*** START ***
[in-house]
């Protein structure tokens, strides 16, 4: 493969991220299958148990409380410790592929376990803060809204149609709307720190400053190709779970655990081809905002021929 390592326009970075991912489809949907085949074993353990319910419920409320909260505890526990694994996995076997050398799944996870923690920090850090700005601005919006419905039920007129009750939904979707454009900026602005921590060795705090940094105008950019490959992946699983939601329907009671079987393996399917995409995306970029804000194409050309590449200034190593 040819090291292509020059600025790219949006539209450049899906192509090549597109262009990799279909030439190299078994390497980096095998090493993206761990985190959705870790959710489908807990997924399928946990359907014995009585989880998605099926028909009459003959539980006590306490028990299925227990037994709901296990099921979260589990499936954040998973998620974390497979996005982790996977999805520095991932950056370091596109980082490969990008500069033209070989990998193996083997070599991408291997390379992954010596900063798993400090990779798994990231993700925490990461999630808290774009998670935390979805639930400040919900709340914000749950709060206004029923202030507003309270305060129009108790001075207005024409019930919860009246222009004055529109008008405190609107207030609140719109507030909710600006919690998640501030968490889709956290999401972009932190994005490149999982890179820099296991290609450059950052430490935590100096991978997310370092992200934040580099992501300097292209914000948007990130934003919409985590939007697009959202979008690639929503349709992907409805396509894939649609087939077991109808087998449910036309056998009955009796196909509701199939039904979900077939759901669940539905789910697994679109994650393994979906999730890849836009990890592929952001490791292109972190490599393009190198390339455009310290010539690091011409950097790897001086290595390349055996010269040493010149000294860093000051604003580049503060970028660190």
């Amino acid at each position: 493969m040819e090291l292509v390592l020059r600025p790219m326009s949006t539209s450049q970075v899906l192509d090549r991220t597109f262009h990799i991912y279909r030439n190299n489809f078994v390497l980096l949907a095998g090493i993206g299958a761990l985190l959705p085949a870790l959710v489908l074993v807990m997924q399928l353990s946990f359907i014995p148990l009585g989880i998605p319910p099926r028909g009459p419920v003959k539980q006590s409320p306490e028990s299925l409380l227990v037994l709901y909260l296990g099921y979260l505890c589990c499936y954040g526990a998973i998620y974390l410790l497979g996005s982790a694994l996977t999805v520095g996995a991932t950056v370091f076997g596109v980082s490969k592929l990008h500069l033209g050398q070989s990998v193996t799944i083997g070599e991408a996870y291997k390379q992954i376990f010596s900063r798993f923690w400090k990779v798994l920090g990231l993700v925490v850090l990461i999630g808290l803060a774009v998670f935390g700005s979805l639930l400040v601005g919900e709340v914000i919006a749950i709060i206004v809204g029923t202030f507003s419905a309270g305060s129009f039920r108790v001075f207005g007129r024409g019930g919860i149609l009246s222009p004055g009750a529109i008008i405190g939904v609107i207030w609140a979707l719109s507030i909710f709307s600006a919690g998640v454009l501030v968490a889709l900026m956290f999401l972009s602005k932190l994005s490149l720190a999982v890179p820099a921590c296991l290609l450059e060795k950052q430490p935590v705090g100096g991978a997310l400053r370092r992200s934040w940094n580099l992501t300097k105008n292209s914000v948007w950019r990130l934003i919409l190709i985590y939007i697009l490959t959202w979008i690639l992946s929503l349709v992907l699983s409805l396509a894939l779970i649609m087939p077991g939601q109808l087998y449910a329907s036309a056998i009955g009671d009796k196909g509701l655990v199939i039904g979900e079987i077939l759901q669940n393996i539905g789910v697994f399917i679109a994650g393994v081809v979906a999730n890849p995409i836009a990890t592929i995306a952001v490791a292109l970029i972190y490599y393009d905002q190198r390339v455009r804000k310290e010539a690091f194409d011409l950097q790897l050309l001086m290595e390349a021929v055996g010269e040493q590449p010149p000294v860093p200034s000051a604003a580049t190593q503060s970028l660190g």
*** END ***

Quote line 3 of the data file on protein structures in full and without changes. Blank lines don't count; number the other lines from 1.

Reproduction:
């Amino acid at each position: 493969m040819e090291l292509v390592l020059r600025p790219m326009s949006t539209s450049q970075v899906l192509d090549r991220t597109f262009h990799i991912y279909r030439n190299n489809f078994v390497l980096l949907a095998g090493i993206g299958a761990l985190l959705p085949a870790l959710v489908l074993v807990m997924q399928l353990s946990f359907i014995p148990l009585g989880i998605p319910p099926r028909g009459p419920v003959k539980q006590s409320p306490e028990s299925l409380l227990v037994l709901y909260l296990g099921y979260l505890c589990c499936y954040g526990a998973i998620y974390l410790l497979g996005s982790a694994l996977t999805v520095g996995a991932t950056v370091f076997g596109v980082s490969k592929l990008h500069l033209g050398q070989s990998v193996t799944i083997g070599e991408a996870y291997k390379q992954i376990f010596s900063r798993f923690w400090k990779v798994l920090g990231l993700v925490v850090l990461i999630g808290l803060a774009v998670f935390g700005s979805l639930l400040v601005g919900e709340v914000i919006a749950i709060i206004v809204g029923t202030f507003s419905a309270g305060s129009f039920r108790v001075f207005g007129r024409g019930g919860i149609l009246s222009p004055g009750a529109i008008i405190g939904v609107i207030w609140a979707l719109s507030i909710f709307s600006a919690g998640v454009l501030v968490a889709l900026m956290f999401l972009s602005k932190l994005s490149l720190a999982v890179p820099a921590c296991l290609l450059e060795k950052q430490p935590v705090g100096g991978a997310l400053r370092r992200s934040w940094n580099l992501t300097k105008n292209s914000v948007w950019r990130l934003i919409l190709i985590y939007i697009l490959t959202w979008i690639l992946s929503l349709v992907l699983s409805l396509a894939l779970i649609m087939p077991g939601q109808l087998y449910a329907s036309a056998i009955g009671d009796k196909g509701l655990v199939i039904g979900e079987i077939l759901q669940n393996i539905g789910v697994f399917i679109a994650g393994v081809v979906a999730n890849p995409i836009a990890t592929i995306a952001v490791a292109l970029i972190y490599y393009d905002q190198r390339v455009r804000k310290e010539a690091f194409d011409l950097q790897l050309l001086m290595e390349a021929v055996g010269e040493q590449p010149p000294v860093p200034s000051a604003a580049t190593q503060s970028l660190g």